sasha_feather: white woman in space suit (Astronaut)
[personal profile] boxofdelights asked: Is there a book you loved, as a kid, that you would still recommend to kids like you were?

Lots of them! I loved reading had access to lots of books. I'm focusing here on books I read in elementary school.

Some books are classic for a reason. Written in 1900, L. Frank Baum's The Wonderful Wizard of Oz was a childhood favorite of mine. I also read the sequels. I enjoyed the fanciful characters and illustrations and the wildly imaginative world. There were quite a few girl characters besides Dorothy. Ozma, for instance, starts out life as a boy but a spell is broken (or something) and she is revealed as princess Ozma.

Marguerite Henry has many rather sentimental books about horses; I especially loved Born to Trot, which again had wonderful illustrations. King of the Wind, Brighty of the Grand Canyon, and San Domingo: the Medicine Hat Stallion were also favorites.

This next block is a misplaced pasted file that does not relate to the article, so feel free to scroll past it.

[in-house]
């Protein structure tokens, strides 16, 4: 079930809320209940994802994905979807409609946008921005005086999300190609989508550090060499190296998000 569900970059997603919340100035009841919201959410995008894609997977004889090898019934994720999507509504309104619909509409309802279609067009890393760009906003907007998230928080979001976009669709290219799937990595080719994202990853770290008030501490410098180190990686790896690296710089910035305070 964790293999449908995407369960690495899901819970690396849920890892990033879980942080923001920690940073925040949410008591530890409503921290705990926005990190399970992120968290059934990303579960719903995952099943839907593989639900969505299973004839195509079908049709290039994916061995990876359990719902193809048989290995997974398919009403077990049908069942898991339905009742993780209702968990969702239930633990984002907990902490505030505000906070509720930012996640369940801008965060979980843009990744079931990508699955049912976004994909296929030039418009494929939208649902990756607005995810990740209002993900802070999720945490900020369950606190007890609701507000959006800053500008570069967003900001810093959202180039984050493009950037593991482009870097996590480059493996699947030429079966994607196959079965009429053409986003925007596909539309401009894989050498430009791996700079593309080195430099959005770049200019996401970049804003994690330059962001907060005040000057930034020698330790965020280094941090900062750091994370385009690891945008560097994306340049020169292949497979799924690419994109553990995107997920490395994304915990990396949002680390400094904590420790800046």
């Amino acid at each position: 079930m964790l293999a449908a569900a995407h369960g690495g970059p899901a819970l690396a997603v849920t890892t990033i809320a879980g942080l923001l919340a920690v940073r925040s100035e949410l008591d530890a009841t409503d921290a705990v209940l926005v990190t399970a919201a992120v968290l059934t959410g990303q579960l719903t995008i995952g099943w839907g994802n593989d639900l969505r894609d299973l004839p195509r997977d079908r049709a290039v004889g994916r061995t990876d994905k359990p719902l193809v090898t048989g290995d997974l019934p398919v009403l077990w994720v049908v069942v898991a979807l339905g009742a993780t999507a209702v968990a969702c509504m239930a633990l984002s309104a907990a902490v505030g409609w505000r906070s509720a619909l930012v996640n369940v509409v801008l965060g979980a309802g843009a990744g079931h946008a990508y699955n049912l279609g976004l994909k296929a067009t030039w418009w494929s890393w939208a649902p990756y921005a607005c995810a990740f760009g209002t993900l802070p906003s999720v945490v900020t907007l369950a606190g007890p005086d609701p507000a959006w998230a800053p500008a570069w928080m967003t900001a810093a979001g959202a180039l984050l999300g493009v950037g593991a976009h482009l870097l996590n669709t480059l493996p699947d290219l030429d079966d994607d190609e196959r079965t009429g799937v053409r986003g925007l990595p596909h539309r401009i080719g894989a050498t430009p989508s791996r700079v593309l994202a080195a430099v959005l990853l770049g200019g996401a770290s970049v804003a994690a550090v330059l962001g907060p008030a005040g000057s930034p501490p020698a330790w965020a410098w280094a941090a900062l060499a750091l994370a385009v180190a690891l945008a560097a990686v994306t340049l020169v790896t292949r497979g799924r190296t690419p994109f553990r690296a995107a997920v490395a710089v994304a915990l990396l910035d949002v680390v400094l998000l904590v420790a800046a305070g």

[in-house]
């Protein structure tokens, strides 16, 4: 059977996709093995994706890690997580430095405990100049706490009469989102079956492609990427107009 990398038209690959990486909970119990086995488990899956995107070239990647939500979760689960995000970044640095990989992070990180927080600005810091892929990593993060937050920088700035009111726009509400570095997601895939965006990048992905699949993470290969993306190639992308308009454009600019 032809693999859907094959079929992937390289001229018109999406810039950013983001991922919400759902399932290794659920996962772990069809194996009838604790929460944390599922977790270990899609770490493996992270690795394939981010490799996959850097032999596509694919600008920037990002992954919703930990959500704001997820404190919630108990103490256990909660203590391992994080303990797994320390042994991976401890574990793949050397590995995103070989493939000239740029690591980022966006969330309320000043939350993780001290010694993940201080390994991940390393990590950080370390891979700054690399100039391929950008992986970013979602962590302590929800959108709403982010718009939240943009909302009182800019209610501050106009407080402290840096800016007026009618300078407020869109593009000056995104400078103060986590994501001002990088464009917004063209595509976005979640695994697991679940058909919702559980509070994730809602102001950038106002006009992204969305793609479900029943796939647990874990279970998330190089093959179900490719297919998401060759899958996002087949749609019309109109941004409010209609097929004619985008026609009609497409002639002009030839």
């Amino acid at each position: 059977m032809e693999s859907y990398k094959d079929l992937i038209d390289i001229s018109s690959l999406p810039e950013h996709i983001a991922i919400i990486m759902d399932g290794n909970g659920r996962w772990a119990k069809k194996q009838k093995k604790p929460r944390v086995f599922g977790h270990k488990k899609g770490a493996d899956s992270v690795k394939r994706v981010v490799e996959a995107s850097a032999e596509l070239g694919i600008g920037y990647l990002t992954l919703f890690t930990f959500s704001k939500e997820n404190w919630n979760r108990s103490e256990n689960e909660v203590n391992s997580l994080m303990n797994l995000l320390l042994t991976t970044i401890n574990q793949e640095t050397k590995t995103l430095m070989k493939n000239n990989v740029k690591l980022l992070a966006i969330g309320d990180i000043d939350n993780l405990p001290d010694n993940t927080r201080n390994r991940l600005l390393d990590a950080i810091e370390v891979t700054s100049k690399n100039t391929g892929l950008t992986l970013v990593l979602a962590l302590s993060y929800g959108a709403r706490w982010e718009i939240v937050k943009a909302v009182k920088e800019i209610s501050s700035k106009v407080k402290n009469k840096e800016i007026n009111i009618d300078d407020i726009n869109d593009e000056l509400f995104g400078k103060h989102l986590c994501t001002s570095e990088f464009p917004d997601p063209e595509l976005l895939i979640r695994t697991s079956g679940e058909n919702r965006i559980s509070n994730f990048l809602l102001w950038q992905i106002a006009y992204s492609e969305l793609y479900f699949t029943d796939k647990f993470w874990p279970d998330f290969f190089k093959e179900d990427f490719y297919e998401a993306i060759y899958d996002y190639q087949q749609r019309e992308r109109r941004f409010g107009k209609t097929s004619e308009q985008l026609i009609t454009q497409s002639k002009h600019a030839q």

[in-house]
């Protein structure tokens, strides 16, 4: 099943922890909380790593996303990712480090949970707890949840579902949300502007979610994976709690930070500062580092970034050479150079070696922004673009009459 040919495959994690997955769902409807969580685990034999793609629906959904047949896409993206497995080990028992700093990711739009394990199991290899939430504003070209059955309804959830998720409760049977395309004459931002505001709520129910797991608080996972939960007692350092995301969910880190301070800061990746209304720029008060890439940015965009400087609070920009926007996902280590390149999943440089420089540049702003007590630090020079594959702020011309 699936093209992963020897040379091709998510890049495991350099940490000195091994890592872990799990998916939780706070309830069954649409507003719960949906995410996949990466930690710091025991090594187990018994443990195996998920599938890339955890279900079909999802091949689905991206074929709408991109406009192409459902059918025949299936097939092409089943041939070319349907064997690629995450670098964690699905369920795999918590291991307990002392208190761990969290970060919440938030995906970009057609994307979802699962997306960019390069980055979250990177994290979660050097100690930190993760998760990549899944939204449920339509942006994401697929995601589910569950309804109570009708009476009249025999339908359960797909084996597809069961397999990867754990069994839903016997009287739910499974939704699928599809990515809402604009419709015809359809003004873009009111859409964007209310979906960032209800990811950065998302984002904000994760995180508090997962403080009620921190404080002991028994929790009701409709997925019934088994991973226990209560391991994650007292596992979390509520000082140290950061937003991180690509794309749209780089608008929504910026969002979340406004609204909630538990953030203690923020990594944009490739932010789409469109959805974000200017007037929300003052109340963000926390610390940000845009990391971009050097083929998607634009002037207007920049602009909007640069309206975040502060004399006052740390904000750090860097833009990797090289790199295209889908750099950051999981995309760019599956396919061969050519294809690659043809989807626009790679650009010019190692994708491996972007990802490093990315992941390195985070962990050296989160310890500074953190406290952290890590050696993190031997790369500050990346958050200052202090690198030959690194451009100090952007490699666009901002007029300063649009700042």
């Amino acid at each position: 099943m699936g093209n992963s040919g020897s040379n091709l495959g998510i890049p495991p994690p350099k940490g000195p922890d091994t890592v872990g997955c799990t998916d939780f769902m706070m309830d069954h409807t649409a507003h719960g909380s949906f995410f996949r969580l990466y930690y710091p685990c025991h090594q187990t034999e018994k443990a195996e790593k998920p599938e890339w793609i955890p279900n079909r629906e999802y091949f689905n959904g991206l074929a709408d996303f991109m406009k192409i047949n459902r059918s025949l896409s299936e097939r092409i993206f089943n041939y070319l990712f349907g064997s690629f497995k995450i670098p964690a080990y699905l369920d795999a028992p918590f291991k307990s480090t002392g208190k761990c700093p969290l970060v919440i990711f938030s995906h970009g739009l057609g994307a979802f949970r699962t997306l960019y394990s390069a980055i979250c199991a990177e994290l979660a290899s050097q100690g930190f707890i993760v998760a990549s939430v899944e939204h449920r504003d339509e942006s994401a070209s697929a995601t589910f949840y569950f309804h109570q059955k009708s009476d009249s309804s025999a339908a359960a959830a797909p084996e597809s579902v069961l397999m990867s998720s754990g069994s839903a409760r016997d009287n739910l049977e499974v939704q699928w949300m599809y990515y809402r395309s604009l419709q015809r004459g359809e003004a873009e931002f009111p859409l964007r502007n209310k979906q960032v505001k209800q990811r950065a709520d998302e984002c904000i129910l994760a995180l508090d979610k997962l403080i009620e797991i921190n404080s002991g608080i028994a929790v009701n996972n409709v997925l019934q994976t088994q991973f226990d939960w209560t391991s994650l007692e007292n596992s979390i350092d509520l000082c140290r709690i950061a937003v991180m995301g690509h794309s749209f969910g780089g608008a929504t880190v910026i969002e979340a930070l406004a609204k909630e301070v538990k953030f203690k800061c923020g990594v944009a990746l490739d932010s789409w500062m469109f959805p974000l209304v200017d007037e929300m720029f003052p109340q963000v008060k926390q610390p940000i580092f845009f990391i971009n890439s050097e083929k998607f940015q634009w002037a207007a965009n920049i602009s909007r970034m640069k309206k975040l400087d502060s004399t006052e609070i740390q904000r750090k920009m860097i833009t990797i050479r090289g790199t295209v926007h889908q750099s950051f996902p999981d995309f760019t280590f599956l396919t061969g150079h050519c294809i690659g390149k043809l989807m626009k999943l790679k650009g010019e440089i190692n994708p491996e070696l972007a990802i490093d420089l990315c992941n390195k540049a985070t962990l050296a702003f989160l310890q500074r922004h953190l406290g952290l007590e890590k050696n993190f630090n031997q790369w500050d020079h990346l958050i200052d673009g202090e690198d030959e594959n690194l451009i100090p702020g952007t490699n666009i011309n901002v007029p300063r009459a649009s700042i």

I read many of Roald Dahl's books, which are fun and clever, and sometimes have a bit of a dark side. Matilda was a favorite of mine, and there are many many more to choose from.

I was just discussing with Jesse how I loved reading Hatchet by Gary Paulsen, about a boy who survives alone in Alaska after the small plane he's in crashes into a lake. It's the details of living in the wilderness the were great to read about. I read some other Gary Paulsen books but they didn't stick in my mind the way this one did.

I have not gone back and re-read most of these; but I have very fond memories of them; some of them I read repeatedly. I use to enjoy taking all my books off the shelf and re-arranging them.
sasha_feather: Avatar Kyoshi from avatar: the last airbender cartoon (Lady avatar)
Attempting to post more. Thinking about weight / size politics under the cut.

Read more... )
sasha_feather: Retro-style poster of skier on pluto.   (Default)
I don't want to schedule posts, but if you want to leave me prompts for the December posting meme, please do! I will do my best to answer them in what is left of December!
sasha_feather: Retro-style poster of skier on pluto.   (Default)
--I thought the moon was a planet.

--People seemed to pronounce wind chill as "windsheel", all blended together and soft, so I couldn't parse it and thought they were maybe saying "wind shield," even though that did not make sense.

--I thought that tourist meant someone who led tours (tour guide).